Home Most Popular Articles Visit to the Hydroelectric Generating Plant of Riva del Garda between technology and history

Visit to the Hydroelectric Generating Plant of Riva del Garda between technology and history

by Isabelle Yrma Pace
centrale elettrica riva del garda
Reading time 4 minutes
Wonderful, majestic and efficient. The Hydroelectric Generating Plant of Riva del Garda Centrale is a masterpiece of architecture and engineering. We visited it for you!

From the outside, you notice it is huge and elegant. Well, not by chance because Giancarlo Maroni conceived it in the Twenties – he was the Italian poet D’Annunzio’s architect and had already built the famous Vittoriale degli Italiani, on the shore of Brescia of Lake Garda.

They built Hydroelectric Generating Plant of Riva del Garda between 1925 and 1929 and immediately became one of the first and biggest hydroelectric generating plants of that era. Their turbines were the biggest ones in Europe.

When we arrived, its majesty astonished us. The main façade houses the beautiful statue of Neptunesheltering from the lightings, created by the sculptor Silvio Zaniboni.

Discovering the Hydroelectric Generating Plant

The skilful Martin welcomes us, gave us a pair of headphones to listen to him better and guided us during the interactive visit. Martin immediately understood we are not well prepared and started from scratch. You know, we attended school years ago…

Well, that experience was thrilling and the multimedia devices made it even better. Visitors can discover how water turns into clean energy. The Hydroelectric Generating Plant of Riva del Garda is supplied by the water of Lake Ledro and the Ponale water stream. They channel the water to the plant through a 583-metre jump! The power generated by the waterfall is transformed in energy power that supplies the Italian energy network system. Their annual production is 100 GVh and, as Martin told us, it could supply the whole town of Pavia – that means 72,000 inhabitants).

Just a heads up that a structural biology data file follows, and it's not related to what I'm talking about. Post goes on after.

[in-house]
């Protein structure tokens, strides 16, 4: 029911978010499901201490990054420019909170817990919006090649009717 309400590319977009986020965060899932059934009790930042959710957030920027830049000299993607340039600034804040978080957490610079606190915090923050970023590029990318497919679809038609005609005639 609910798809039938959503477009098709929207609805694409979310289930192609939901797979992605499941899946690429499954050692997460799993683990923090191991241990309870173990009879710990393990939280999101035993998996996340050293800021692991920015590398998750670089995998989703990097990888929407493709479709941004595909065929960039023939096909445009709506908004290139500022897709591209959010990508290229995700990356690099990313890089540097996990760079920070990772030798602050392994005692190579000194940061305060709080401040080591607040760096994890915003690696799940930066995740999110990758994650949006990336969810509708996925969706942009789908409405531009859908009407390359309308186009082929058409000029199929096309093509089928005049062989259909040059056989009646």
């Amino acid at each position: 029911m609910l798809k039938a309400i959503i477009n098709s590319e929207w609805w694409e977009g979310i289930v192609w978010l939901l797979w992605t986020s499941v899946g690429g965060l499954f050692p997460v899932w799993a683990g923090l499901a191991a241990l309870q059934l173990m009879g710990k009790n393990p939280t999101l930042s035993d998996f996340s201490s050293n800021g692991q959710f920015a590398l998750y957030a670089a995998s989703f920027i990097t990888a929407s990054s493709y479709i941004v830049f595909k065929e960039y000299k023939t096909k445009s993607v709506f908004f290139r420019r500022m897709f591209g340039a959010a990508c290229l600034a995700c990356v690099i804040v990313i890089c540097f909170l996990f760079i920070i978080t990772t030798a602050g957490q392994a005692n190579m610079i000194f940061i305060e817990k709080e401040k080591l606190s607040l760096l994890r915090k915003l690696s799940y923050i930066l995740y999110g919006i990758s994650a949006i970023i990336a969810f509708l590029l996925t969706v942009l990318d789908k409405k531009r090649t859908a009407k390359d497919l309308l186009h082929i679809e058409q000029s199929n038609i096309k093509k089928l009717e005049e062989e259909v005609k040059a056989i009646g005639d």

After the interactive phase, we began the visit! It is incredible how they could build such a plant without the modern building tools and techniques. To prove that, on the third floor you can watch some black&white photographs taken during the miners’ hard work.

We wore a safety helmet and got into the tunnel, inside the mountain.

After a short walk inside, we got to the heart of our visit. The Hydroelectric Generating Plant of Riva del Garda has three floors – on the shore of Lake Garda, the engine room; 8 metres higher, the transformers and the assembly plant; on the third floor, the control center.

There we watched the simulation of what occurred inside that room when everything was run manually – now everything is automatized – and they needed to press buttons to check the proper operations of the Hydroelectric Generating Plant.

Such a “machine” is complex… and now it is almost self-sufficient.

Last but not least, the terrace overlooking the outstanding blue of Lake Garda, under the shining sunlight… Speechless! You can visit this amazing place with your family; your children will appreciate the interactive games – yes, I tried them too! Pushchairs are admitted, except for short sections of the route. The company group Gruppo Dolomiti Energia runs and takes care of the Hydroelectric Generating Plant of Riva del Garda and, thanks to their constant renovation works that fully respect the history of this precious building, people can visit it. For info and entrance fees, click here.

We will not bother you with technical explanations of the Hydroelectric generating plant. Martin and the other super skilled guides will surprise you. We just say it is an extraordinary example of engineering… you must come and visit it! Not only to let your children discover such a world, but even for us, who are “bigger”, this place is worth a visit because we often forget what’s behind a switch. Sometimes we should open our eyes wide to the human intelligence. Believe us, at the Hydroelectric Generating Plant of Riva del Garda, we behaved like children saying “ohhh”!

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